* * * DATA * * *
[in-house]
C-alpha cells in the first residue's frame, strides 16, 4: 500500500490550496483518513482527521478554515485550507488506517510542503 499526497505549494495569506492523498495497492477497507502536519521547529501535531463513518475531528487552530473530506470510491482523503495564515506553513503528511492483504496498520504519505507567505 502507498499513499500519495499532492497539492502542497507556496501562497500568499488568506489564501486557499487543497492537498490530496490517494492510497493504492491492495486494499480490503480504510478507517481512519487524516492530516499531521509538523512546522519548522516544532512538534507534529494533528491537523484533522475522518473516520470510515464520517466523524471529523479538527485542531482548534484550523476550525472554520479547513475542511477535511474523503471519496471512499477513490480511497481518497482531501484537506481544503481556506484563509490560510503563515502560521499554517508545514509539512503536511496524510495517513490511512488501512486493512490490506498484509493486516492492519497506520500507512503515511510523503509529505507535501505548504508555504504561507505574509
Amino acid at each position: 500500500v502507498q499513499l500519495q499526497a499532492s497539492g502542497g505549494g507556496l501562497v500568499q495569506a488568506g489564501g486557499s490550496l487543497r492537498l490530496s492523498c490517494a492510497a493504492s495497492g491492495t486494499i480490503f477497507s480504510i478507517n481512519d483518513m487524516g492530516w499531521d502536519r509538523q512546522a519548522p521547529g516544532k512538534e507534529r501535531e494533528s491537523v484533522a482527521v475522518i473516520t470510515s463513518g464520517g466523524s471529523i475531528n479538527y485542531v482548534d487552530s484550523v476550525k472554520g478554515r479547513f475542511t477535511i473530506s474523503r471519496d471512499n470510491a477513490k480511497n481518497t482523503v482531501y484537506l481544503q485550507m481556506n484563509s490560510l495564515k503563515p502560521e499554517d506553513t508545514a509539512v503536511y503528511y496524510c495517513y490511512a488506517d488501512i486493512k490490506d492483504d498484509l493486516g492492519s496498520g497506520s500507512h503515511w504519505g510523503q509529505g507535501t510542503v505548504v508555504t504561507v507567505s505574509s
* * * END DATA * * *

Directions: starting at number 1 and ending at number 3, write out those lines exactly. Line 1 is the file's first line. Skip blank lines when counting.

[in-house]
C-alpha cells in the first residue's frame, strides 16, 4: 500500500490550496483518513482527521478554515485550507488506517510542503 499526497505549494495569506492523498495497492477497507502536519521547529501535531463513518475531528487552530473530506470510491482523503495564515506553513503528511492483504496498520504519505507567505 502507498499513499500519495499532492497539492502542497507556496501562497500568499488568506489564501486557499487543497492537498490530496490517494492510497493504492491492495486494499480490503480504510478507517481512519487524516492530516499531521509538523512546522519548522516544532512538534507534529494533528491537523484533522475522518473516520470510515464520517466523524471529523479538527485542531482548534484550523476550525472554520479547513475542511477535511474523503471519496471512499477513490480511497481518497482531501484537506481544503481556506484563509490560510503563515502560521499554517508545514509539512503536511496524510495517513490511512488501512486493512490490506498484509493486516492492519497506520500507512503515511510523503509529505507535501505548504508555504504561507505574509
Amino acid at each position: 500500500v502507498q499513499l500519495q499526497a499532492s497539492g502542497g505549494g507556496l501562497v500568499q495569506a488568506g489564501g486557499s490550496l487543497r492537498l490530496s492523498c490517494a492510497a493504492s495497492g491492495t486494499i480490503f477497507s480504510i478507517n481512519d483518513m487524516g492530516w499531521d502536519r509538523q512546522a519548522p521547529g516544532k512538534e507534529r501535531e494533528s491537523v484533522a482527521v475522518i473516520t470510515s463513518g464520517g466523524s471529523i475531528n479538527y485542531v482548534d487552530s484550523v476550525k472554520g478554515r479547513f475542511t477535511i473530506s474523503r471519496d471512499n470510491a477513490k480511497n481518497t482523503v482531501y484537506l481544503q485550507m481556506n484563509s490560510l495564515k503563515p502560521e499554517d506553513t508545514a509539512v503536511y503528511y496524510c495517513y490511512a488506517d488501512i486493512k490490506d492483504d498484509l493486516g492492519s496498520g497506520s500507512h503515511w504519505g510523503q509529505g507535501t510542503v505548504v508555504t504561507v507567505s505574509s